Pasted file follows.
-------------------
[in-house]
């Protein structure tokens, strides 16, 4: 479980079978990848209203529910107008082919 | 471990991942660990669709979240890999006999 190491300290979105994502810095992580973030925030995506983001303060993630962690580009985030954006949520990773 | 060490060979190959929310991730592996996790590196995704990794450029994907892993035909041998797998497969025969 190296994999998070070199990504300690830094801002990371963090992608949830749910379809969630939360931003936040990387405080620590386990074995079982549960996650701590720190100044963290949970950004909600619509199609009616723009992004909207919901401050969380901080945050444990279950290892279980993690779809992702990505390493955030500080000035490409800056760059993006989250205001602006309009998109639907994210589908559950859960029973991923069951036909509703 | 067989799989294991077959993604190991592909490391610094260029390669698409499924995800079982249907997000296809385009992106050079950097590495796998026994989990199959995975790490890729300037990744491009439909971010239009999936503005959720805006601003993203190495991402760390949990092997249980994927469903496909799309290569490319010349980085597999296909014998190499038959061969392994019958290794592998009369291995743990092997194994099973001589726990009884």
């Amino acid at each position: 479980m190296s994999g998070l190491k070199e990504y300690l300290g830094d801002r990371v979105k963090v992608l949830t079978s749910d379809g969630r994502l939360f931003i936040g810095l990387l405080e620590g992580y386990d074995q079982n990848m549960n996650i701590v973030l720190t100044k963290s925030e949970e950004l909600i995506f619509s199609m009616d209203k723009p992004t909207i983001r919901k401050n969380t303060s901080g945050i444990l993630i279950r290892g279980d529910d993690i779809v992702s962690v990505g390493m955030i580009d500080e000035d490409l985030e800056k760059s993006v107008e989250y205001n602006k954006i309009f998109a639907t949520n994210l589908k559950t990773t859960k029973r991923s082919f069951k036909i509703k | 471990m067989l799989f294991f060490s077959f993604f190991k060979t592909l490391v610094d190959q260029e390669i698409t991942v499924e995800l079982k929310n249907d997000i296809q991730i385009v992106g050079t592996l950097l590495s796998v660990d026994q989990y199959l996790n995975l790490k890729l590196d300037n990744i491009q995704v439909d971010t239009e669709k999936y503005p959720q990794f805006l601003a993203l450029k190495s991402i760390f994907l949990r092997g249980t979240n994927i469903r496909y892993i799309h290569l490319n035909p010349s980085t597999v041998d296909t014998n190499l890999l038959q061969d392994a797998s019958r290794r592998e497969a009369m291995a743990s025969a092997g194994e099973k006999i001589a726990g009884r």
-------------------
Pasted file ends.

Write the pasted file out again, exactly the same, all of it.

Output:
[in-house]
């Protein structure tokens, strides 16, 4: 479980079978990848209203529910107008082919 | 471990991942660990669709979240890999006999 190491300290979105994502810095992580973030925030995506983001303060993630962690580009985030954006949520990773 | 060490060979190959929310991730592996996790590196995704990794450029994907892993035909041998797998497969025969 190296994999998070070199990504300690830094801002990371963090992608949830749910379809969630939360931003936040990387405080620590386990074995079982549960996650701590720190100044963290949970950004909600619509199609009616723009992004909207919901401050969380901080945050444990279950290892279980993690779809992702990505390493955030500080000035490409800056760059993006989250205001602006309009998109639907994210589908559950859960029973991923069951036909509703 | 067989799989294991077959993604190991592909490391610094260029390669698409499924995800079982249907997000296809385009992106050079950097590495796998026994989990199959995975790490890729300037990744491009439909971010239009999936503005959720805006601003993203190495991402760390949990092997249980994927469903496909799309290569490319010349980085597999296909014998190499038959061969392994019958290794592998009369291995743990092997194994099973001589726990009884």
């Amino acid at each position: 479980m190296s994999g998070l190491k070199e990504y300690l300290g830094d801002r990371v979105k963090v992608l949830t079978s749910d379809g969630r994502l939360f931003i936040g810095l990387l405080e620590g992580y386990d074995q079982n990848m549960n996650i701590v973030l720190t100044k963290s925030e949970e950004l909600i995506f619509s199609m009616d209203k723009p992004t909207i983001r919901k401050n969380t303060s901080g945050i444990l993630i279950r290892g279980d529910d993690i779809v992702s962690v990505g390493m955030i580009d500080e000035d490409l985030e800056k760059s993006v107008e989250y205001n602006k954006i309009f998109a639907t949520n994210l589908k559950t990773t859960k029973r991923s082919f069951k036909i509703k | 471990m067989l799989f294991f060490s077959f993604f190991k060979t592909l490391v610094d190959q260029e390669i698409t991942v499924e995800l079982k929310n249907d997000i296809q991730i385009v992106g050079t592996l950097l590495s796998v660990d026994q989990y199959l996790n995975l790490k890729l590196d300037n990744i491009q995704v439909d971010t239009e669709k999936y503005p959720q990794f805006l601003a993203l450029k190495s991402i760390f994907l949990r092997g249980t979240n994927i469903r496909y892993i799309h290569l490319n035909p010349s980085t597999v041998d296909t014998n190499l890999l038959q061969d392994a797998s019958r290794r592998e497969a009369m291995a743990s025969a092997g194994e099973k006999i001589a726990g009884r």